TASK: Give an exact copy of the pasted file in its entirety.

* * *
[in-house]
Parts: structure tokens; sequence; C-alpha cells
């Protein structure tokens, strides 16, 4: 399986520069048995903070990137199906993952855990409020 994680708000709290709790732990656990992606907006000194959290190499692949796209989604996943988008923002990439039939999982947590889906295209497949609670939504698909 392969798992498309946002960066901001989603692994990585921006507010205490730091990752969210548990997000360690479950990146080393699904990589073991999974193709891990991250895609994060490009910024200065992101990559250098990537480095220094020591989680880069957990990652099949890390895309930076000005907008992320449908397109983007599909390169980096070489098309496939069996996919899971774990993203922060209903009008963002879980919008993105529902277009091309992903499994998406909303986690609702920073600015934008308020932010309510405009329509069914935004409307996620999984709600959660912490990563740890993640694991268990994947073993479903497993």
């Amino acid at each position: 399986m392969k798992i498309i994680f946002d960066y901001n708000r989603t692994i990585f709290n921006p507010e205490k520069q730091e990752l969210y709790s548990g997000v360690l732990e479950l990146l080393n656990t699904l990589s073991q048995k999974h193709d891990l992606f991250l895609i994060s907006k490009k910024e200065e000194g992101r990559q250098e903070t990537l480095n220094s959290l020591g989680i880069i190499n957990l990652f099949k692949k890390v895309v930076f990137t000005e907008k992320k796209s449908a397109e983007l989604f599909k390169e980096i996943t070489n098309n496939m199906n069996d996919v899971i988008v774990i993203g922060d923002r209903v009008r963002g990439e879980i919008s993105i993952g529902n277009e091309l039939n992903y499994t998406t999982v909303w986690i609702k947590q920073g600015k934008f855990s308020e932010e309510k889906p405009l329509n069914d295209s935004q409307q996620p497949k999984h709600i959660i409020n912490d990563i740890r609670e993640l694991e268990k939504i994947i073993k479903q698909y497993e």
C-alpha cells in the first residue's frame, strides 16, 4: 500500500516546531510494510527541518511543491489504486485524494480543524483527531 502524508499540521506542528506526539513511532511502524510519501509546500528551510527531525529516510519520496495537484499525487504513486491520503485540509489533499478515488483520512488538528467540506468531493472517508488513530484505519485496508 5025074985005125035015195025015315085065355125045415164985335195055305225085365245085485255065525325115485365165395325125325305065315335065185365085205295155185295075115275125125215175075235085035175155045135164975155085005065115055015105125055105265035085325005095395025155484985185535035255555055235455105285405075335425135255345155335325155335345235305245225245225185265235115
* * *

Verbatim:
[in-house]
Parts: structure tokens; sequence; C-alpha cells
């Protein structure tokens, strides 16, 4: 399986520069048995903070990137199906993952855990409020 994680708000709290709790732990656990992606907006000194959290190499692949796209989604996943988008923002990439039939999982947590889906295209497949609670939504698909 392969798992498309946002960066901001989603692994990585921006507010205490730091990752969210548990997000360690479950990146080393699904990589073991999974193709891990991250895609994060490009910024200065992101990559250098990537480095220094020591989680880069957990990652099949890390895309930076000005907008992320449908397109983007599909390169980096070489098309496939069996996919899971774990993203922060209903009008963002879980919008993105529902277009091309992903499994998406909303986690609702920073600015934008308020932010309510405009329509069914935004409307996620999984709600959660912490990563740890993640694991268990994947073993479903497993």
């Amino acid at each position: 399986m392969k798992i498309i994680f946002d960066y901001n708000r989603t692994i990585f709290n921006p507010e205490k520069q730091e990752l969210y709790s548990g997000v360690l732990e479950l990146l080393n656990t699904l990589s073991q048995k999974h193709d891990l992606f991250l895609i994060s907006k490009k910024e200065e000194g992101r990559q250098e903070t990537l480095n220094s959290l020591g989680i880069i190499n957990l990652f099949k692949k890390v895309v930076f990137t000005e907008k992320k796209s449908a397109e983007l989604f599909k390169e980096i996943t070489n098309n496939m199906n069996d996919v899971i988008v774990i993203g922060d923002r209903v009008r963002g990439e879980i919008s993105i993952g529902n277009e091309l039939n992903y499994t998406t999982v909303w986690i609702k947590q920073g600015k934008f855990s308020e932010e309510k889906p405009l329509n069914d295209s935004q409307q996620p497949k999984h709600i959660i409020n912490d990563i740890r609670e993640l694991e268990k939504i994947i073993k479903q698909y497993e």
C-alpha cells in the first residue's frame, strides 16, 4: 500500500516546531510494510527541518511543491489504486485524494480543524483527531 502524508499540521506542528506526539513511532511502524510519501509546500528551510527531525529516510519520496495537484499525487504513486491520503485540509489533499478515488483520512488538528467540506468531493472517508488513530484505519485496508 5025074985005125035015195025015315085065355125045415164985335195055305225085365245085485255065525325115485365165395325125325305065315335065185365085205295155185295075115275125125215175075235085035175155045135164975155085005065115055015105125055105265035085325005095395025155484985185535035255555055235455105285405075335425135255345155335325155335345235305245225245225185265235115